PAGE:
Australian Ballet – 50th Anniversary Gala – Melbourne

Austlian Ballet in David McAllister's <I>Overture</I>.<br />© Jeff Busby. (Click image for larger version)
Austlian Ballet in David McAllister’s Overture.
© Jeff Busby. (Click image for larger version)

Australian Ballet
50th Anniversary Gala: Tschaikovsky Pas de Deux, Don Quixote pdd, Little Monsters, Giselle pdd, Swan Lake pdd, After the Rain pdd, Carmen pdd, Manon, Overture, Etudes

Melbourne, State Theatre
31 October & 3 November 2012

It has been a big year for the Australian Ballet. A new Swan Lake, remounts of significant works such as Robert Helpmann’s The Display and Graeme Murphy’s Beyond Twelve, and now, a big, brash, ballet-style birthday party. The Friday performance (two nights after opening night) of the Gala was screened live to outdoor venues around the country and again, a few days later, on television. Even though this city seems to be suffering from an acute case of festival fatigue (the Melbourne Festival just ended a few weeks ago), dance fans came out in force for the big celebration. It was a program that harkened back to the big international Galas of previous years, as well as a nice reference to the company’s first years, when artists including Sonia Arova, Erik Bruhn, Margot Fonteyn and Rudolf Nureyev guest-starred.

However, there were a few disappointments even before the curtain rose this time around. Bolshoi Ballet and American Ballet Theatre star, David Hallberg, withdrew from the program, as did the performers from the Paris Opera Ballet, Dorothée Gilbert and Stéphane Bullion. In each case, replacements were called in at the last minute. Hallberg was replaced by the Australian Ballet’s Kevin Jackson, who partnered Lana Jones in George Balanchine’s Tschaikovsky Pas de Deux. The Stuttgart Ballet stepped in for the Paris Opera Ballet by performing the wedding pas de deux from Don Quixote.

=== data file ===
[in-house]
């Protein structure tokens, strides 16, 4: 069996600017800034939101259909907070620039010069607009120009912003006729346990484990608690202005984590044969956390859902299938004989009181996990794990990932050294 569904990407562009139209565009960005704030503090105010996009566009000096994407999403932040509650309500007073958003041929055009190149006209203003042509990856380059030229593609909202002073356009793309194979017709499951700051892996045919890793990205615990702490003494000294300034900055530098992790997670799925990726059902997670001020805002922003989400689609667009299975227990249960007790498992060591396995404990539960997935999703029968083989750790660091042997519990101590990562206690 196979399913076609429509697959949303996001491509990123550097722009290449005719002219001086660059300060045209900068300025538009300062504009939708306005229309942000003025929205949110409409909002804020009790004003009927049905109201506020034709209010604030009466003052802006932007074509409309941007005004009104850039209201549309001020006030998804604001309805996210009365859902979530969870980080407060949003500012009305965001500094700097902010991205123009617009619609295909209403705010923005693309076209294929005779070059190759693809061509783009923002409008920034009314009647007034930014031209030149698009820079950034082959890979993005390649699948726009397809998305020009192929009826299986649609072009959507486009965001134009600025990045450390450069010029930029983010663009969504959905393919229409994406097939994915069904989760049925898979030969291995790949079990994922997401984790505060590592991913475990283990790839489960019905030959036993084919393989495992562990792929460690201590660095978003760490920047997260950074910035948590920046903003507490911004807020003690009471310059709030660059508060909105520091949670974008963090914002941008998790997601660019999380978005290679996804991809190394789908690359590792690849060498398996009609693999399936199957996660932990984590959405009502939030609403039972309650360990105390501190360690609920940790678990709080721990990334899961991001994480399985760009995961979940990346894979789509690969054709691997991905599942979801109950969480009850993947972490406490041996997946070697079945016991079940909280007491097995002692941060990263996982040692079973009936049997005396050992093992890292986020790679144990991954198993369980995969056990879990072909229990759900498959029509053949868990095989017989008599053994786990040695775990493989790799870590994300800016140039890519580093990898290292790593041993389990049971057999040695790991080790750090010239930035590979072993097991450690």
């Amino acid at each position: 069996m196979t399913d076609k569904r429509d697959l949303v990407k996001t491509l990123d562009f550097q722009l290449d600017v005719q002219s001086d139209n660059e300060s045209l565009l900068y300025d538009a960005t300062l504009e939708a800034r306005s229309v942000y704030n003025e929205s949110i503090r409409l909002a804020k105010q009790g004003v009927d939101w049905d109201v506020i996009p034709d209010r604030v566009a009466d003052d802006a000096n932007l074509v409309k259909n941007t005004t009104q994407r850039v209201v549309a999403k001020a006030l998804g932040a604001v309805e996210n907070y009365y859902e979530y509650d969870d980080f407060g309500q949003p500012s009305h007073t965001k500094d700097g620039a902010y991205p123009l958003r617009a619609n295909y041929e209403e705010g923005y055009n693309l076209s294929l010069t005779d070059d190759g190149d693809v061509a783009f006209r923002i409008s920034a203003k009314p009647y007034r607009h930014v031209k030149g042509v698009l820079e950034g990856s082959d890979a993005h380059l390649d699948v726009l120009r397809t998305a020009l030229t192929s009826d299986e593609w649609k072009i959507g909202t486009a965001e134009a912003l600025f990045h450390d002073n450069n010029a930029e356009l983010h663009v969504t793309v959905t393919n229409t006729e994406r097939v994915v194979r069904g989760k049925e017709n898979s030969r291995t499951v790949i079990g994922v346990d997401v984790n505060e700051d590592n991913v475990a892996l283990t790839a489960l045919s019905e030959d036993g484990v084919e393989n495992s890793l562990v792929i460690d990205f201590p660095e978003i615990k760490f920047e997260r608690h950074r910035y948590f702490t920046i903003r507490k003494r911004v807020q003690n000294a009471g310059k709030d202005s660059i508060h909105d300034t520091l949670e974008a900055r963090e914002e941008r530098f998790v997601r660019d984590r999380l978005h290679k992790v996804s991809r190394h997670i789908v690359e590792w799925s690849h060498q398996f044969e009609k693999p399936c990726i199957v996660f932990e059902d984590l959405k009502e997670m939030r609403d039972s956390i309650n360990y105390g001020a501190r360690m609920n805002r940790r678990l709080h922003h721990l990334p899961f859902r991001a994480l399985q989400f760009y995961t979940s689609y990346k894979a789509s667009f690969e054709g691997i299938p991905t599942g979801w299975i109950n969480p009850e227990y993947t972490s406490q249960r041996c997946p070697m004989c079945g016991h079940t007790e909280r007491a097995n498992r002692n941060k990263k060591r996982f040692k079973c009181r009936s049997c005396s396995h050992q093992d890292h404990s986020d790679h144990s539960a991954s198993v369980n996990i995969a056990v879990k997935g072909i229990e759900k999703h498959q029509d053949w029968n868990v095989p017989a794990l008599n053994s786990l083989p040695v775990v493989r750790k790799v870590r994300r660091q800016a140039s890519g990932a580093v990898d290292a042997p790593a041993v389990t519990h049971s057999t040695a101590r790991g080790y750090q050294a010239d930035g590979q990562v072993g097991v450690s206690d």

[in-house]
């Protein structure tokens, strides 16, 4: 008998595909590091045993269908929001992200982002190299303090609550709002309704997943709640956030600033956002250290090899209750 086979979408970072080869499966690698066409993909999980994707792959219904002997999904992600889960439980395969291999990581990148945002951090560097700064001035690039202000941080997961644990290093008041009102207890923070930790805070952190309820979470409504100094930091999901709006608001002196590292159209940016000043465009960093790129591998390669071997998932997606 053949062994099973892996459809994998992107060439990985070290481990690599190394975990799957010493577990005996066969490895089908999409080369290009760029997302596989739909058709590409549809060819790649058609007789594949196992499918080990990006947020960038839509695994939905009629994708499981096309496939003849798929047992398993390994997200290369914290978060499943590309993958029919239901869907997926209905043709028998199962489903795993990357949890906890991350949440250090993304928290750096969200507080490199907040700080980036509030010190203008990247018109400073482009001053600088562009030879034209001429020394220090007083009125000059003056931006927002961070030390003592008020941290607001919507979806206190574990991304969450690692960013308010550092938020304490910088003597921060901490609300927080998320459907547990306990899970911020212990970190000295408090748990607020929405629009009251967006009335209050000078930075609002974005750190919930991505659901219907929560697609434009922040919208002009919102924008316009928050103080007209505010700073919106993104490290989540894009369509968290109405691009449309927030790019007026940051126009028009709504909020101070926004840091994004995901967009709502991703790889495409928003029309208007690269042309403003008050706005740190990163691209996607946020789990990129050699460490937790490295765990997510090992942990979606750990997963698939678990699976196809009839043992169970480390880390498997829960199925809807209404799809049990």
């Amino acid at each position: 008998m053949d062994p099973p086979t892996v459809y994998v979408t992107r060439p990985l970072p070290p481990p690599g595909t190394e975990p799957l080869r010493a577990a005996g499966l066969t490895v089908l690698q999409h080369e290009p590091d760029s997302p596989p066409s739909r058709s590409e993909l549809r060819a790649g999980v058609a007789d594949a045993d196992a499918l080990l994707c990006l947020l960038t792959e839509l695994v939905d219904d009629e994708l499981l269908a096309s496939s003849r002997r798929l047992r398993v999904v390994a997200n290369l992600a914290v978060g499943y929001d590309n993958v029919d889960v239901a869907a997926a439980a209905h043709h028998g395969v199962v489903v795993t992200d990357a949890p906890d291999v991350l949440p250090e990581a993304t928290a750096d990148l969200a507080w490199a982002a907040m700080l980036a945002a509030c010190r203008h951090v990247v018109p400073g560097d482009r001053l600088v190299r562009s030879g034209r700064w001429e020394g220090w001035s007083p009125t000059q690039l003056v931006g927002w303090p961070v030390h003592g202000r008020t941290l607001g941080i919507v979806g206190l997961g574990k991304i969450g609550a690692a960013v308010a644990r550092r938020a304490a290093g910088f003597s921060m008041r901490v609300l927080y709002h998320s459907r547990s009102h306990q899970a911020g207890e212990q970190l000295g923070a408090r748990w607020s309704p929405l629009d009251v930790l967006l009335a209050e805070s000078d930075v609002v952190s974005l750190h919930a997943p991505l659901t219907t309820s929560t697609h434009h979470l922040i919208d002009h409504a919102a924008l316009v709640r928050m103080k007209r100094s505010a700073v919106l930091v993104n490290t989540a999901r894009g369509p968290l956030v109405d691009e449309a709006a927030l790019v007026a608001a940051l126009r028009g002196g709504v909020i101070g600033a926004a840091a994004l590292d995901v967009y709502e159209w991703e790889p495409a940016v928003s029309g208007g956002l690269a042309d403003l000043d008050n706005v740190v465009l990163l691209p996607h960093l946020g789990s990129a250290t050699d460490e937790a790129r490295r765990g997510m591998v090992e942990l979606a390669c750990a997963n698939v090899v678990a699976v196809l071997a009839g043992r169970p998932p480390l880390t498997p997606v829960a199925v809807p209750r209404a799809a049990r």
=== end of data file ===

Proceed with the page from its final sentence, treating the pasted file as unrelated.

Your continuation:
Elisa Badenes and Daniel Camargo in <I>Don Quixote</I>.<br />© Jeff Busby. (Click image for larger version)
Elisa Badenes and Daniel Camargo in Don Quixote.
© Jeff Busby. (Click image for larger version)

It may not have been the Nureyev adaptation we were expecting to see from Gilbert and Bullion of the Paris Opera Ballet; however it is hard to imagine a more exemplary performance of the variations than the one we saw by the dancers from the Stuttgart, Elisa Badenes and Daniel Camargo. Although neither Badenes nor Camargo are Principal Artists with the Stuttgart Ballet, these two dancers fully won over their Australian audience. Their second, decidedly non-classical, performance at the Gala demonstrated an impressive versatility: Demis Volpi’s Little Monsters was sensuous and elegant, matching finely-articulated arm movements to a medley of Elvis Presley classics.

Dancers from the National Ballet of China and the San Francisco Ballet gave lovely performances of excerpts from Giselle and Swan Lake respectively. San Francisco Ballet artist (and Australian) Damian Smith partnered the Australian Ballet’s Amber Scott in Christopher Wheeldon’s After the Rain. This is an ideal role for Scott: the work demands control and precision, but is fairly straightforward emotionally. She looked gorgeous and very strong, and Smith was an excellent match for her. His story is an interesting one: though his hometown is Newcastle, his entire performing career has taken place overseas.

Elisa Badenes and Daniel Camargo in <I>Little Monsters</I>.<br />© Jeff Busby. (Click image for larger version)
Elisa Badenes and Daniel Camargo in Little Monsters.
© Jeff Busby. (Click image for larger version)

The least successful entry in the Gala was the Tokyo Ballet’s excerpt of Carmen. Despite the valiant (yet completely over-the-top) effort of dancer Mizuka Ueno in the title role, this pas de deux failed to resonate with the audience. Her partner, Naoki Takagishi, spent much of the time standing in a corner looking agonized, and the only variation that featured him dancing was cut from the televised version of the Gala. Perhaps the problem with this Carmen was a choreographic one (the choreography was by Alberto Alonso), but these two dancers also seemed strangely mismatched, with Ueno’s rather bombastic performance lacking in subtlety or nuance and Takagishi only providing a rather stolid presence onstage.